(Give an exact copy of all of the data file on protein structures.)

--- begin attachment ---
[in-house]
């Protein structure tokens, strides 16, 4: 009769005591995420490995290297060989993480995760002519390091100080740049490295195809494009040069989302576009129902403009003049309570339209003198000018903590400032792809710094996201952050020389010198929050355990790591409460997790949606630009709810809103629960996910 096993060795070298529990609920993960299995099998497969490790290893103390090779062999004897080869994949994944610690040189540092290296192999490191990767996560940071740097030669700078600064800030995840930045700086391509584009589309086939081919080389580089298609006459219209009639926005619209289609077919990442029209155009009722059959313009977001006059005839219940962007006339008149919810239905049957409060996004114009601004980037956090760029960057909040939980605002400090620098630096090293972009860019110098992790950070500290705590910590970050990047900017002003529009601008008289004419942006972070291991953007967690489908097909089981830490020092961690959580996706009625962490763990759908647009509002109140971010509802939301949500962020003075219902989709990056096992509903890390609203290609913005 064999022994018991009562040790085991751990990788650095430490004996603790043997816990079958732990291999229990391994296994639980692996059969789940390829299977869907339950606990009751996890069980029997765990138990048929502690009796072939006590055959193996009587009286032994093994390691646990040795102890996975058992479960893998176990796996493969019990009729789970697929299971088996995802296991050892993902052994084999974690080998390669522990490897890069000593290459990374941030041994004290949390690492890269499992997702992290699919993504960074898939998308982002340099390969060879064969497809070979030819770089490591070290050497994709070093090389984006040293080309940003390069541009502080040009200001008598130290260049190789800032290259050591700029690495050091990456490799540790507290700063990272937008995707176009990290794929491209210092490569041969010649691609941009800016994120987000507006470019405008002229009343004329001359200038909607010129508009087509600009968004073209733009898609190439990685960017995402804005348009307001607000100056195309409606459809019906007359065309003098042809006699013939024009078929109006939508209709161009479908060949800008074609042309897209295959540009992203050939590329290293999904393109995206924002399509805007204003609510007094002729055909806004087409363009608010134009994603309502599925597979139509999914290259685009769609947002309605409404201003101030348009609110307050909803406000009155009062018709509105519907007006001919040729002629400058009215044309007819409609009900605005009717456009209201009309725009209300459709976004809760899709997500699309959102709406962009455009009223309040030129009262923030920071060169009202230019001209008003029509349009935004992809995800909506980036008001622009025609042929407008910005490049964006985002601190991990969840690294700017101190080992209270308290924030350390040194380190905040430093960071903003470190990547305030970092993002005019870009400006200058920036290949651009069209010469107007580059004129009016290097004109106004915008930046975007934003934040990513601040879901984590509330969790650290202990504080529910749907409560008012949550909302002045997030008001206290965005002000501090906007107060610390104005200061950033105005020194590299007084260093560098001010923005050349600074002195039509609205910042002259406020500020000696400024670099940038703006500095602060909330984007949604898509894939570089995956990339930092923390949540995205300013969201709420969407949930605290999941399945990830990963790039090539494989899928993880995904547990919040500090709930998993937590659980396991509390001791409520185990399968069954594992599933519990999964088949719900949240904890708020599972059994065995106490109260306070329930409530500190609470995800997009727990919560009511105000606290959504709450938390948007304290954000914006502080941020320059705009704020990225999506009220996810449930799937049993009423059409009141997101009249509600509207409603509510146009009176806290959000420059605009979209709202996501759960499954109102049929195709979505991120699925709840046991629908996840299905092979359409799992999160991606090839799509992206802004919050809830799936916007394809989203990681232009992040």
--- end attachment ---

[in-house]
């Protein structure tokens, strides 16, 4: 009769005591995420490995290297060989993480995760002519390091100080740049490295195809494009040069989302576009129902403009003049309570339209003198000018903590400032792809710094996201952050020389010198929050355990790591409460997790949606630009709810809103629960996910 096993060795070298529990609920993960299995099998497969490790290893103390090779062999004897080869994949994944610690040189540092290296192999490191990767996560940071740097030669700078600064800030995840930045700086391509584009589309086939081919080389580089298609006459219209009639926005619209289609077919990442029209155009009722059959313009977001006059005839219940962007006339008149919810239905049957409060996004114009601004980037956090760029960057909040939980605002400090620098630096090293972009860019110098992790950070500290705590910590970050990047900017002003529009601008008289004419942006972070291991953007967690489908097909089981830490020092961690959580996706009625962490763990759908647009509002109140971010509802939301949500962020003075219902989709990056096992509903890390609203290609913005 064999022994018991009562040790085991751990990788650095430490004996603790043997816990079958732990291999229990391994296994639980692996059969789940390829299977869907339950606990009751996890069980029997765990138990048929502690009796072939006590055959193996009587009286032994093994390691646990040795102890996975058992479960893998176990796996493969019990009729789970697929299971088996995802296991050892993902052994084999974690080998390669522990490897890069000593290459990374941030041994004290949390690492890269499992997702992290699919993504960074898939998308982002340099390969060879064969497809070979030819770089490591070290050497994709070093090389984006040293080309940003390069541009502080040009200001008598130290260049190789800032290259050591700029690495050091990456490799540790507290700063990272937008995707176009990290794929491209210092490569041969010649691609941009800016994120987000507006470019405008002229009343004329001359200038909607010129508009087509600009968004073209733009898609190439990685960017995402804005348009307001607000100056195309409606459809019906007359065309003098042809006699013939024009078929109006939508209709161009479908060949800008074609042309897209295959540009992203050939590329290293999904393109995206924002399509805007204003609510007094002729055909806004087409363009608010134009994603309502599925597979139509999914290259685009769609947002309605409404201003101030348009609110307050909803406000009155009062018709509105519907007006001919040729002629400058009215044309007819409609009900605005009717456009209201009309725009209300459709976004809760899709997500699309959102709406962009455009009223309040030129009262923030920071060169009202230019001209008003029509349009935004992809995800909506980036008001622009025609042929407008910005490049964006985002601190991990969840690294700017101190080992209270308290924030350390040194380190905040430093960071903003470190990547305030970092993002005019870009400006200058920036290949651009069209010469107007580059004129009016290097004109106004915008930046975007934003934040990513601040879901984590509330969790650290202990504080529910749907409560008012949550909302002045997030008001206290965005002000501090906007107060610390104005200061950033105005020194590299007084260093560098001010923005050349600074002195039509609205910042002259406020500020000696400024670099940038703006500095602060909330984007949604898509894939570089995956990339930092923390949540995205300013969201709420969407949930605290999941399945990830990963790039090539494989899928993880995904547990919040500090709930998993937590659980396991509390001791409520185990399968069954594992599933519990999964088949719900949240904890708020599972059994065995106490109260306070329930409530500190609470995800997009727990919560009511105000606290959504709450938390948007304290954000914006502080941020320059705009704020990225999506009220996810449930799937049993009423059409009141997101009249509600509207409603509510146009009176806290959000420059605009979209709202996501759960499954109102049929195709979505991120699925709840046991629908996840299905092979359409799992999160991606090839799509992206802004919050809830799936916007394809989203990681232009992040």